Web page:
Find the history of your camp. Look beyond the daily activities and find out how the camp impacted the community. The facts of how the camp started and noteworthy events that reached beyond the camp make it more interesting to people who have not been to your camp.
How did your camp evolve? What area was created first? Why were certain areas developed? How was the development funded? Find out the stories behind the creation of your camp.
3. Famous campers.
Did anyone famous attend your camp? This might be someone famous to your local community or someone many people know.
Everyone loves stories. Find out the stories about your camp. Try to verify whether the stories are factual or made up. Document the stories of your camp to share with others.
Can you find vintage photos of your camp? Do you have photos of you and / or your friends at camp? Collect these photos so you can share them with others.
6. Printed materials.
Are there any printed materials supporting your camp? Look through the camp’s history and check with organizations / park departments / etc. Get copies of any printed materials, including:
- News stories
- Autograph books
- Historical pamphlets
7. Physical location.
Find out about the physical location of the camp. Has it always been a camp? Is your camp on a body of water? Are there permanent structures? List these including any names or nicknames you’ve heard to help trigger memories and research.
Create your own memories by visiting the camp. Take pictures, make sketches or document information you find on-site such as posted photos, old posters and more. Host an event where people can share information about the camp so that their memories can be included with your own.
Create a map of your camp. Ask if there are any maps available or use Google Maps / Earth to start a map of the property. Be sure to include any permanent structures or areas. Label all structures and other features clearly.
10. Camping types.
Is your camp primitive or modern? Do you have platform tents or activity buildings that are also used for overnighters? Explore the different ways you can utilize your camp.
11. Camp events.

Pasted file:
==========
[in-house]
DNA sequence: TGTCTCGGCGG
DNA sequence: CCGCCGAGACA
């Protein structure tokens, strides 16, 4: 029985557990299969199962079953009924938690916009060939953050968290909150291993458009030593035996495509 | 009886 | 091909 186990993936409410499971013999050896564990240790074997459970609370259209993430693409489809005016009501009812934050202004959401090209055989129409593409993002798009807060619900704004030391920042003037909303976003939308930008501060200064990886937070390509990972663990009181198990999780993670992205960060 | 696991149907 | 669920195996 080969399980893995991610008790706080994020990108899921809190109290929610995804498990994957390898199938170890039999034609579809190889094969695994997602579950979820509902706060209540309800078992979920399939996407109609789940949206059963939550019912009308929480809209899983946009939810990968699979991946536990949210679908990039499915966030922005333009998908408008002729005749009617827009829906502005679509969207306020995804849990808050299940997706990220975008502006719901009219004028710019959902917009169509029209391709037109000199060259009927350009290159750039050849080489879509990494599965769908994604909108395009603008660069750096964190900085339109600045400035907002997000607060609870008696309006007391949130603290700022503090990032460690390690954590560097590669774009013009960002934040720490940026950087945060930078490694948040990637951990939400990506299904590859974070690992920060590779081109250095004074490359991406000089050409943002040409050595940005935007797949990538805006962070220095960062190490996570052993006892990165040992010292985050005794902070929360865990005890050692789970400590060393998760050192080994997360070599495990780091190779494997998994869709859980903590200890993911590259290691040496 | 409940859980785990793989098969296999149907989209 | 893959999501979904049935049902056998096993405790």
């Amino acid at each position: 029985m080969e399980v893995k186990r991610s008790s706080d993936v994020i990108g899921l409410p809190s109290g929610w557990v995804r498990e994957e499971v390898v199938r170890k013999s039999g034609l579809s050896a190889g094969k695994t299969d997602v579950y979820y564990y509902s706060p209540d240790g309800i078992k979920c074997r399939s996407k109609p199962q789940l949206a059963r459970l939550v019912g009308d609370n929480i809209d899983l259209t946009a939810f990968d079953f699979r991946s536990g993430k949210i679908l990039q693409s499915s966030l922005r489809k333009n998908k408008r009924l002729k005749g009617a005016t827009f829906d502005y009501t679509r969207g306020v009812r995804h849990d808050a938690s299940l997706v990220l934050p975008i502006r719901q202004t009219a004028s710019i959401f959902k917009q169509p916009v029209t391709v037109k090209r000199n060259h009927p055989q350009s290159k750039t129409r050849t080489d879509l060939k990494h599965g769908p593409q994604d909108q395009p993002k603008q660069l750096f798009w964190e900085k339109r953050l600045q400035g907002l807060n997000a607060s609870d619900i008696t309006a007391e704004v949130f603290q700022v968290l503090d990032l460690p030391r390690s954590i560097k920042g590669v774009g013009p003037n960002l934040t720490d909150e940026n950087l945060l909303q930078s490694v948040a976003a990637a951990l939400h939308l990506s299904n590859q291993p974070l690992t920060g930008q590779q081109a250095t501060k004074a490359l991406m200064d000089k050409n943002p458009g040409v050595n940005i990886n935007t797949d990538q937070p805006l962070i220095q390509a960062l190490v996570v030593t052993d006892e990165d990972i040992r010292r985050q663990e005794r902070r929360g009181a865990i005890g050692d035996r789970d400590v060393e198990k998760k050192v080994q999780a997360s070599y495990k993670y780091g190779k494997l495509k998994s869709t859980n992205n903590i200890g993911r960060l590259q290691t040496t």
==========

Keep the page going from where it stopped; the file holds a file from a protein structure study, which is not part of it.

What events have been or are hosted at your camp? Who uses your camp on a regular basis? What vintage activities might be fun to host again? Look at events that have been held on the property — yearly activities or even a single special event.
12. Flora and fauna.
With a book, master gardener or the equivalent, identify the plants, animals, birds, fish and insects in your camp. Keep a notebook of what you find.
13. Invasive species.
Are any of the flora and fauna invasive? Check your area to find out what plants are native and those that are not. Investigate how to curtail the spread of invasive species at your camp.
14. Earn insignia.
Have any badge or patch programs been created that support your camp? These might be specific to your camp or featured in an organizational program. Obtain copies of the requirements and / or physical insignia. Is the insignia still earnable? Do the requirements need to be updated? Can you update them?
15. Collect your information.
Collect the items you find and create an organizational system so that others can utilize your information. How can you archive this information so it is not lost to time? Explore both physical and digital means.
16. Share your finds.
What information do you think others would enjoy knowing about your camp?
To share what you have found out with others and create interest in your camp, see the Enrichment Project badge program “Share My Camp.”
Sites to Explore